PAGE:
Negotiations between Iran and the P5+1 superpowers (the permanent members of the U.N. Security Council plus Germany) are still tottering along like a rickety wagon in that song, "one step forward and two steps back."
The next station is Moscow, where the sides meet on Monday to talk. Counter to the pessimistic atmosphere following talks in Baghdad, rumors and intimations which sprouted last week, including from Iranian sources, gave credence to the notion that there is a chance to move forward this time. If this is indeed the case, the question is in which direction: toward reaching the declared goals of the West, perhaps even toward Israel's more firm demands? Or will things move more toward Tehran's position?
The Iranians have forfeited their demand to hold preliminary talks prior to the meeting in Moscow, talks where they apparently wanted to change the final negotiating conditions ahead of time. An anonymous Western diplomat has already said, "We will respond positively to a number of their ideas."
What are these ideas? They mostly revolve around minimizing the sanctions imposed against Iran in exchange for their willingness (in principle), to transfer their existing stockpile of 20 percent enriched uranium out of the country.
However, if this formula is accepted, the Iranians will be able to continue enriching other stockpiles of uranium as they please, inside their underground Fordo complex. And we must understand that even with uranium enriched to levels well below 20%, the road to making a nuclear bomb is not a long one. However, Western diplomats have hinted that if the Iranians put the aforementioned offer on the table, the West will be ready to offer reciprocal measures (despite not committing in advance to remove the main sanctions). In addition, Tehran wants to integrate other issues into these nuclear negotiations, like Syria and Bahrain, for example.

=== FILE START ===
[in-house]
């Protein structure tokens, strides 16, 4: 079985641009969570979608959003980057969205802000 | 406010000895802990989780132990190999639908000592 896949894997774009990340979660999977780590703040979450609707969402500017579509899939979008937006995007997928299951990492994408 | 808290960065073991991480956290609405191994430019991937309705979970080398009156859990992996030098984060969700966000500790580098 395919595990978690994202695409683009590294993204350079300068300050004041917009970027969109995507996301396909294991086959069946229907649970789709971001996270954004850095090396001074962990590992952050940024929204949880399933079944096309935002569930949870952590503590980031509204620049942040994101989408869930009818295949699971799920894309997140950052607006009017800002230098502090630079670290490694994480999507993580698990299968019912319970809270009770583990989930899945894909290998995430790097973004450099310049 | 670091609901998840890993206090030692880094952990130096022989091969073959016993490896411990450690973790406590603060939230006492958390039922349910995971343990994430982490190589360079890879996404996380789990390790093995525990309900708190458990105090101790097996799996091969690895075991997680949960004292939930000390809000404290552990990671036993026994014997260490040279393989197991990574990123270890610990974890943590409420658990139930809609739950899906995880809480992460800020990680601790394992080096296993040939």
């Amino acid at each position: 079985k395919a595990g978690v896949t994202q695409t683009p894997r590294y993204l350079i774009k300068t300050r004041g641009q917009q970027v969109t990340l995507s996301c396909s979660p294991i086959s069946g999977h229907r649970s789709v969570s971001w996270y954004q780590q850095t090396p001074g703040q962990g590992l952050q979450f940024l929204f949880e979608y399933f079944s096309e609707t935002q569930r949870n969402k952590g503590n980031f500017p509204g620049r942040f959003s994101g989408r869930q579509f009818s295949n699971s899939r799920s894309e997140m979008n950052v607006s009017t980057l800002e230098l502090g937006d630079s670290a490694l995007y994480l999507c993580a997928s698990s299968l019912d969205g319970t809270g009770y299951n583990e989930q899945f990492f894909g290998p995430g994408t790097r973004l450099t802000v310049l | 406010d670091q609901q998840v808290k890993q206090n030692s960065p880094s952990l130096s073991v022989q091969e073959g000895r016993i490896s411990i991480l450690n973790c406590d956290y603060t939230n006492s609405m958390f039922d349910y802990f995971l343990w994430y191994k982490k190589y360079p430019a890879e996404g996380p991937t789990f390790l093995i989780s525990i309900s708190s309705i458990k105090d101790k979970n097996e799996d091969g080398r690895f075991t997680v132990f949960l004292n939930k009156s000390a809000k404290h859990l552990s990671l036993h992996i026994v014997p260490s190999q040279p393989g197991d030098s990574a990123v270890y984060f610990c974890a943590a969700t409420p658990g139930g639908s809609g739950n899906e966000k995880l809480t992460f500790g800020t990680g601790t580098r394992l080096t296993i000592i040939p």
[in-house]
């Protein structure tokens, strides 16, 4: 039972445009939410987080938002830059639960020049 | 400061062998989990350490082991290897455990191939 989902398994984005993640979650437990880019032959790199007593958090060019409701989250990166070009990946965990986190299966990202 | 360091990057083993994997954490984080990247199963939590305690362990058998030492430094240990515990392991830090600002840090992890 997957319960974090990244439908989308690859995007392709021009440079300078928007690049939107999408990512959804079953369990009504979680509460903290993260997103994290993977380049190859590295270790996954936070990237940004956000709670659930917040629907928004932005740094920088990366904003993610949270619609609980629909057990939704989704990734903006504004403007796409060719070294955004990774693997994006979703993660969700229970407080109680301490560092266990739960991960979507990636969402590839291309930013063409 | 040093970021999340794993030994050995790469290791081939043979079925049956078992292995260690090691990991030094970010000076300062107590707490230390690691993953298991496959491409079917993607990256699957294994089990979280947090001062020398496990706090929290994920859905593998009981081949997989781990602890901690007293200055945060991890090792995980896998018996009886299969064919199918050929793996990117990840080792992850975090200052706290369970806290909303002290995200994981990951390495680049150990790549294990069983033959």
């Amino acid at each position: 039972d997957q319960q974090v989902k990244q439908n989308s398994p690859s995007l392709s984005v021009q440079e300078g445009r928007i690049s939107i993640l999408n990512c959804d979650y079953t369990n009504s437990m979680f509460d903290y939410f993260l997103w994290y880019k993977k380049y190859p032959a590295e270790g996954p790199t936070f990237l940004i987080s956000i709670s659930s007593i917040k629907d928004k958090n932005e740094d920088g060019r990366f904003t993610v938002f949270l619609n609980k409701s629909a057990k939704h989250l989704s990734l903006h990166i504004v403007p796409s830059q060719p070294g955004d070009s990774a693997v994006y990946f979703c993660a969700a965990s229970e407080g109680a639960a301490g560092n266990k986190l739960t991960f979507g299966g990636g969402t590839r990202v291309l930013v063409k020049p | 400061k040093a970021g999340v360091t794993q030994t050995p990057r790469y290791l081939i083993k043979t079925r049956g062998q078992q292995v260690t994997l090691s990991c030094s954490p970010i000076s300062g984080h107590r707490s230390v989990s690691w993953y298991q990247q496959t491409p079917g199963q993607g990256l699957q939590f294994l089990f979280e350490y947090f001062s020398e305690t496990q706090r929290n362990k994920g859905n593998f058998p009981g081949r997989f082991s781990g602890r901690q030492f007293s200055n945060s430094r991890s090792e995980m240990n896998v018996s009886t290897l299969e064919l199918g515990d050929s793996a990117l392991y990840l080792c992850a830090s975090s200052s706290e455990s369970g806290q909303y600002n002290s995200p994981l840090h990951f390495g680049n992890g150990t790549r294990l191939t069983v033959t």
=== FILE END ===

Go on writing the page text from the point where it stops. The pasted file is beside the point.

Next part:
According to a well-known but unofficial Iranian source, the regime will also demand an extraction of U.S. military presence from the region, recognition of Tehran's eminency in Iraq and Afghanistan, the removal of resources that the regime feels pose an American threat to it, the reduction of U.S. security aid to Israel, and agreeing to create a new security order for the entire region, an order that would position Iran in the center of the sphere of influence.
Russia, for its own reasons, would perhaps agree to some of the regime's demands, but it shouldn't be assumed that its Western negotiating partners, specifically the United States, would be so inclined. However, the mere proposal of such ideas by Iran testify to its objective of parlaying the nuclear issue into solidifying its hegemonic aspirations in the Middle East.
It would be wrong to say that Israel and the United States are on a collision course in regards to the Iranian issue. On the contrary, Israel has congratulated the U.S. for declaring that it will "not allow Iran to have the bomb" and for its opposition to a policy of "containment" (meaning allowing Iran to have a bomb but imposing measures that would prevent its use).
The "all options are on the table" formula is also satisfactory for Israel, at least on condition that the practical distance between "the option" and the decision to realize it isn't too far apart. Therefore, it is more accurate to say that Israel and the U.S. are on different, but parallel, tracks. Indeed, Israel is worried that Iran will take advantage of the U.S. administration's intentions in order to "buy time" while using any excuse to meet its nuclear goals.
We must wait and see what the Moscow talks deliver, but it's likely that afterward the wagon will still be faltering onward, one step forward and two steps back, all the way to the next station.